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Troubled Indiana gasification plant begins operation

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A new coal-gasification power plant in southern Indiana that's been hounded by cost overruns and ethical scandals has started commercial operation, Duke Energy said Monday.

Duke Energy said that its $3.5 billion, high-tech 618-megawatt plant near Vincennes will produce 10 times as much power as a former plant but emit about 70 percent less pollution, The Indianapolis Star reported.

While Duke boasts the plant is one of the largest, cleanest coal-fired power generating facilities in the world, the project has drawn strong criticism as its price tag ballooned from its original 2007 cost estimate of $1.9 billion.

It has also been the focus of an ethical flap after company officials and regulators were found to be discussing the cost overruns in secret meetings, prompting several firings and resignations. Then-Gov. Mitch Daniels fired the state utility commission's chairman amid the fallout.

"Coal has powered Indiana for more than a century," said Duke Energy Indiana President Doug Esamann. "But today's air quality standards require us to use that fuel in a cleaner, more efficient way. Edwardsport turns coal into a cleaner-burning fuel and enables us to continue using an abundant local resource."

The plant is expected to build up to its long-term level of production over the next 15 months. It is expected to employ about 140 full-time workers. About 3,500 workers took part in the plant's construction.

Duke's 790,000 Indiana electricity consumers are expected to see an increase in their monthly bills of 14 percent to 16 percent by early next year, 9 percent of which has already occurred.

Duke is Indiana's largest electric utility, operating in 69 of the state's 92 counties. Duke has 4 million electric customers in North Carolina, South Carolina, Ohio, Kentucky and Indiana, along with 500,000 natural gas customers in Ohio and Kentucky.

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  1. You are correct that Obamacare requires health insurance policies to include richer benefits and protects patients who get sick. That's what I was getting at when I wrote above, "That’s because Obamacare required insurers to take all customers, regardless of their health status, and also established a floor on how skimpy the benefits paid for by health plans could be." I think it's vital to know exactly how much the essential health benefits are costing over previous policies. Unless we know the cost of the law, we can't do a cost-benefit analysis. Taxes were raised in order to offset a 31% rise in health insurance premiums, an increase that paid for richer benefits. Are those richer benefits worth that much or not? That's the question we need to answer. This study at least gets us started on doing so.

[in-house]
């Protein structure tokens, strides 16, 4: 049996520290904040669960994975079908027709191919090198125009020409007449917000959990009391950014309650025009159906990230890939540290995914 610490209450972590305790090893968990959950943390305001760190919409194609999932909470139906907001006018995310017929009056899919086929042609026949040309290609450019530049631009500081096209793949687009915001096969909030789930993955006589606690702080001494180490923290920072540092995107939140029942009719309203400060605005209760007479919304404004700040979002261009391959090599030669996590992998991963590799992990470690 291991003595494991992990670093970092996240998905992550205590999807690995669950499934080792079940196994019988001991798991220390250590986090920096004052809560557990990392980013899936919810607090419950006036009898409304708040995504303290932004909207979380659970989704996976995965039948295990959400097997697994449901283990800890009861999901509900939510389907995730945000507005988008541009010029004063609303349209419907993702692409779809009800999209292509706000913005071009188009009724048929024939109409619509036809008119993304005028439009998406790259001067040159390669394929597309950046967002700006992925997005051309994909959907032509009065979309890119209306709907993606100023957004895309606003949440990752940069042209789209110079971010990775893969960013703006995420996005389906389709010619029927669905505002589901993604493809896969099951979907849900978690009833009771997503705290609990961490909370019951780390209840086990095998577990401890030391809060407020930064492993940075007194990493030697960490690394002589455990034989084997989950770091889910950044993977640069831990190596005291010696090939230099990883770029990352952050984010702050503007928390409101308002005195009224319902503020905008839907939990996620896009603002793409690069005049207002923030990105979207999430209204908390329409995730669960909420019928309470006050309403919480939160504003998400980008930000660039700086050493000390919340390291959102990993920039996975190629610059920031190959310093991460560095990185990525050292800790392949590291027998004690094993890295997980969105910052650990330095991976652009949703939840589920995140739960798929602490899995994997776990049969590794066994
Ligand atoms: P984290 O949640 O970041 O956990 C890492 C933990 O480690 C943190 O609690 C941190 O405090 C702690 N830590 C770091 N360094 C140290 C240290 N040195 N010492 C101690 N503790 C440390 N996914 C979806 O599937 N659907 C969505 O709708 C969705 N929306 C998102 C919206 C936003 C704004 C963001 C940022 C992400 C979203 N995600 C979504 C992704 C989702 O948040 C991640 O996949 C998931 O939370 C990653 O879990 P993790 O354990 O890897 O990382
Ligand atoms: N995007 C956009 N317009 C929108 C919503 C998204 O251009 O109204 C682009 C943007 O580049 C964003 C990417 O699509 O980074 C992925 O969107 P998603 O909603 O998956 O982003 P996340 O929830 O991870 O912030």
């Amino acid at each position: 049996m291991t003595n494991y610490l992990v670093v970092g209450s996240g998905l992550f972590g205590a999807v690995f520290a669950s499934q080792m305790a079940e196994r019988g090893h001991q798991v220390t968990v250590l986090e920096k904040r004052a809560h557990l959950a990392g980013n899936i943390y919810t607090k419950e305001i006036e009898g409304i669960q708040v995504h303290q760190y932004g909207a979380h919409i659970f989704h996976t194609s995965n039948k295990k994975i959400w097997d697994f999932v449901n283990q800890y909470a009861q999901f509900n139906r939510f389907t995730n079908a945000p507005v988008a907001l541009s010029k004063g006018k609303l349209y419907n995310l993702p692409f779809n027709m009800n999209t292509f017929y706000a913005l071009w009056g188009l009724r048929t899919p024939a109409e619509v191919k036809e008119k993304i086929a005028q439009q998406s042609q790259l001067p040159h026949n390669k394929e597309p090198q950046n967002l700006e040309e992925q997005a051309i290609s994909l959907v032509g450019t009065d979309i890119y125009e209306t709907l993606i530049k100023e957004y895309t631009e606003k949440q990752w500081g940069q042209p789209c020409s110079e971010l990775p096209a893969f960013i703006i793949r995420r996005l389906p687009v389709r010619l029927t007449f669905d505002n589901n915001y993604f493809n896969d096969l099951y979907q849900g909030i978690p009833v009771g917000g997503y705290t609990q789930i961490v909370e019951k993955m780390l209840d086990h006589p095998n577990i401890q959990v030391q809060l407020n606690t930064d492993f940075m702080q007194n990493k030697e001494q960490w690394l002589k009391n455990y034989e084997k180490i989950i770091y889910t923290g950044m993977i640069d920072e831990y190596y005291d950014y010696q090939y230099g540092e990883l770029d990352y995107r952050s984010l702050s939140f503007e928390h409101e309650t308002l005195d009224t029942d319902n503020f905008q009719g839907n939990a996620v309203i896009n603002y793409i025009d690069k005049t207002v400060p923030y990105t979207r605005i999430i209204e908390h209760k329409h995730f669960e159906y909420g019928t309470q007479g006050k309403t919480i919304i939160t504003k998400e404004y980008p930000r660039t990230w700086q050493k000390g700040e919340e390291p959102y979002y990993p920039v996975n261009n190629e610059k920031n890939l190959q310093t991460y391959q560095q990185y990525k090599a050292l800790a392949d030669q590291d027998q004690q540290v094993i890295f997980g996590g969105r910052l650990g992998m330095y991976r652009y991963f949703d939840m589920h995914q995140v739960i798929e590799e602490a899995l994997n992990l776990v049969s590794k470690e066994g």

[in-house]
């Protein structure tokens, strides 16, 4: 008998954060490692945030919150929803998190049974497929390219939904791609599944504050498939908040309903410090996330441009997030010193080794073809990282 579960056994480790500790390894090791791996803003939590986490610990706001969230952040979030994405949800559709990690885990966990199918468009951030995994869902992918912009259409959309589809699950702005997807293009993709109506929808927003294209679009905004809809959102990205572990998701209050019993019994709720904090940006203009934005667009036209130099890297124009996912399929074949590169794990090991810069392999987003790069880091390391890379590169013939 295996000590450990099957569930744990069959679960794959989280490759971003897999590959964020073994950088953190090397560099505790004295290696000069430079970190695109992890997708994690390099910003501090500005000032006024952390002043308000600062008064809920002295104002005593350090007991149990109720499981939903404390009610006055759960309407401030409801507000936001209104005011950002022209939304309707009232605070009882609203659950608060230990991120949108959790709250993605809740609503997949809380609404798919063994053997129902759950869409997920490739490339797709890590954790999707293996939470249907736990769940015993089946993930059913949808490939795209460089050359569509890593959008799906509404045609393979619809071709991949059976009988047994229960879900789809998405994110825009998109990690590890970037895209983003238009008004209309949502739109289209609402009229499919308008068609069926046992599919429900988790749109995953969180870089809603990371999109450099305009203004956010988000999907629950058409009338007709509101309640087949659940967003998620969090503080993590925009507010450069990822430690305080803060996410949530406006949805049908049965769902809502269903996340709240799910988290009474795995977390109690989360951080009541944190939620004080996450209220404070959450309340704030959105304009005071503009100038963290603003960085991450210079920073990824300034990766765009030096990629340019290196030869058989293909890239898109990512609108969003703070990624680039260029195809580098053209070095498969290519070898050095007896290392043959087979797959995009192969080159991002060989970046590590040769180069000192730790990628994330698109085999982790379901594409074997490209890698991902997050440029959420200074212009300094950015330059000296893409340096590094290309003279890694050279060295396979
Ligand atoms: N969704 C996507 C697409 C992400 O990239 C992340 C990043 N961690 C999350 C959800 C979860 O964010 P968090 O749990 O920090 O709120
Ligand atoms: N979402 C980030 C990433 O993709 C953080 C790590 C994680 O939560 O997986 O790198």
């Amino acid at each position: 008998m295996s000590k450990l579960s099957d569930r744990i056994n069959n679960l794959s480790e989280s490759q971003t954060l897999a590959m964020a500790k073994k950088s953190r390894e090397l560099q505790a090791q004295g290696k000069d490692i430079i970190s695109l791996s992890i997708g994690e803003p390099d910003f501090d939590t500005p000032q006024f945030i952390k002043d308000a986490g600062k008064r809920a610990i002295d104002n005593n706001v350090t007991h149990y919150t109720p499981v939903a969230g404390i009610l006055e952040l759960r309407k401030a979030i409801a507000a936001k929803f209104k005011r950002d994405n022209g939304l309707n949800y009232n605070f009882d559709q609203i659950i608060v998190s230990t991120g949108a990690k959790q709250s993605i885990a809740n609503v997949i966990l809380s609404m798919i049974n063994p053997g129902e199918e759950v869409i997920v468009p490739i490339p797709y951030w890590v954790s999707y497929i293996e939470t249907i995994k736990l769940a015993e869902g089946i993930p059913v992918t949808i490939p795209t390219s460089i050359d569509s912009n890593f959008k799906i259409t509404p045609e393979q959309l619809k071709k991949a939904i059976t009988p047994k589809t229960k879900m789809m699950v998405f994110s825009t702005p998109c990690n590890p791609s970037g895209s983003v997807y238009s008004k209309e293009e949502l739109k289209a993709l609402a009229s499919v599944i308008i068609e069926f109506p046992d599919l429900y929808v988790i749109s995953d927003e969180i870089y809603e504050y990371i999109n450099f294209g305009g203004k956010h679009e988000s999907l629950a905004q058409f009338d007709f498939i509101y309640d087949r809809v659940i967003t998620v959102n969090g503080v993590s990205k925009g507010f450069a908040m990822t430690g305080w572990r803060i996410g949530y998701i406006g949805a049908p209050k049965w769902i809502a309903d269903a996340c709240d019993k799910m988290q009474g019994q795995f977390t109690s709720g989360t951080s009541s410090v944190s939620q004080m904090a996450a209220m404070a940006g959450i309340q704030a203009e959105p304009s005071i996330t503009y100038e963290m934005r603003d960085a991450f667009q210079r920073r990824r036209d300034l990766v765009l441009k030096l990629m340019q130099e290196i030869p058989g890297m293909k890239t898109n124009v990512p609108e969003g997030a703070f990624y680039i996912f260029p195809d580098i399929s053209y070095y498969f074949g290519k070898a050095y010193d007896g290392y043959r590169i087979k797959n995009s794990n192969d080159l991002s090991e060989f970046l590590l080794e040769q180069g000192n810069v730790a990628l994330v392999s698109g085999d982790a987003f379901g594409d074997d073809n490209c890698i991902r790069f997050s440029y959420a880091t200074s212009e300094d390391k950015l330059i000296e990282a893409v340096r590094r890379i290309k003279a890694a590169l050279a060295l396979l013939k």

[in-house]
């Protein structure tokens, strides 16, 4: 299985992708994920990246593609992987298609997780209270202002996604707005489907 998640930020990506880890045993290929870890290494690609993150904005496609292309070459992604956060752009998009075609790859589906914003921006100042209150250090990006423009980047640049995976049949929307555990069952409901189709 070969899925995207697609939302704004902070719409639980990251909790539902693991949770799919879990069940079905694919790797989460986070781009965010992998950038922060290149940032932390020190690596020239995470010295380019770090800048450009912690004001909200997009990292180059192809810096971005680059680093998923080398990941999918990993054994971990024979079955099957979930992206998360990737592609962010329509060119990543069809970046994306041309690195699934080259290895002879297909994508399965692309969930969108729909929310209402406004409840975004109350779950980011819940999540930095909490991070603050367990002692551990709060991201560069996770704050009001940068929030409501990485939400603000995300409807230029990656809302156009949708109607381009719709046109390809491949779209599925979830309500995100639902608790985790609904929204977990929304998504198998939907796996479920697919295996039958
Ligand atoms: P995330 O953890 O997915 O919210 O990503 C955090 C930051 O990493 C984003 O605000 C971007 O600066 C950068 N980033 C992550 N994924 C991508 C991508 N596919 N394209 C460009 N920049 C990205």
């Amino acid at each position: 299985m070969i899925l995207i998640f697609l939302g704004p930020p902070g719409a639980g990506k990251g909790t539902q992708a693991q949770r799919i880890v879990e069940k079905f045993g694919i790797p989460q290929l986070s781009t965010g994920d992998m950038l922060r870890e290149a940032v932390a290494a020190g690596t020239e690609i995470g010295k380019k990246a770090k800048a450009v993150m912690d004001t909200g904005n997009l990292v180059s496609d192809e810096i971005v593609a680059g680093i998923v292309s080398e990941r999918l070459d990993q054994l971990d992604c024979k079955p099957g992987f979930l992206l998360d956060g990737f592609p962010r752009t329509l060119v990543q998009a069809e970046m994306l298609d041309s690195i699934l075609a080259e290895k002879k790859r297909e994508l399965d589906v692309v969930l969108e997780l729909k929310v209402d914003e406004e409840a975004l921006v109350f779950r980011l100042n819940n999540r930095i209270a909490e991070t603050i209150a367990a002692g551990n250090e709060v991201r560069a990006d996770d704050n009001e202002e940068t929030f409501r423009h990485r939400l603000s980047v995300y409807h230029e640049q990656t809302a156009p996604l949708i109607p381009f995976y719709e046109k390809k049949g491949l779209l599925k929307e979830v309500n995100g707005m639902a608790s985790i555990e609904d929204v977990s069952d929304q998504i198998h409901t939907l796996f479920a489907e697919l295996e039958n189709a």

2. *5 employees per floor. Either way its ridiculous.

  3. Jim, thanks for always ready my stuff and providing thoughtful comments. I am sure that someone more familiar with research design and methods could take issue with Kowalski's study. I thought it was of considerable value, however, because so far we have been crediting Obamacare for all the gains in coverage and all price increases, neither of which is entirely fair. This is at least a rigorous attempt to sort things out. Maybe a quixotic attempt, but it's one of the first ones I've seen try to do it in a sophisticated way.

  4. In addition to rewriting history, the paper (or at least your summary of it) ignores that Obamacare policies now must provide "essential health benefits". Maybe Mr Wall has always been insured in a group plan but even group plans had holes you could drive a truck through, like the Colts defensive line last night. Individual plans were even worse. So, when you come up with a study that factors that in, let me know, otherwise the numbers are garbage.

  5. You guys are absolutely right: Cummins should build a massive 80-story high rise, and give each employee 5 floors. Or, I suppose they could always rent out the top floors if they wanted, since downtown office space is bursting at the seams (http://www.ibj.com/article?articleId=49481).

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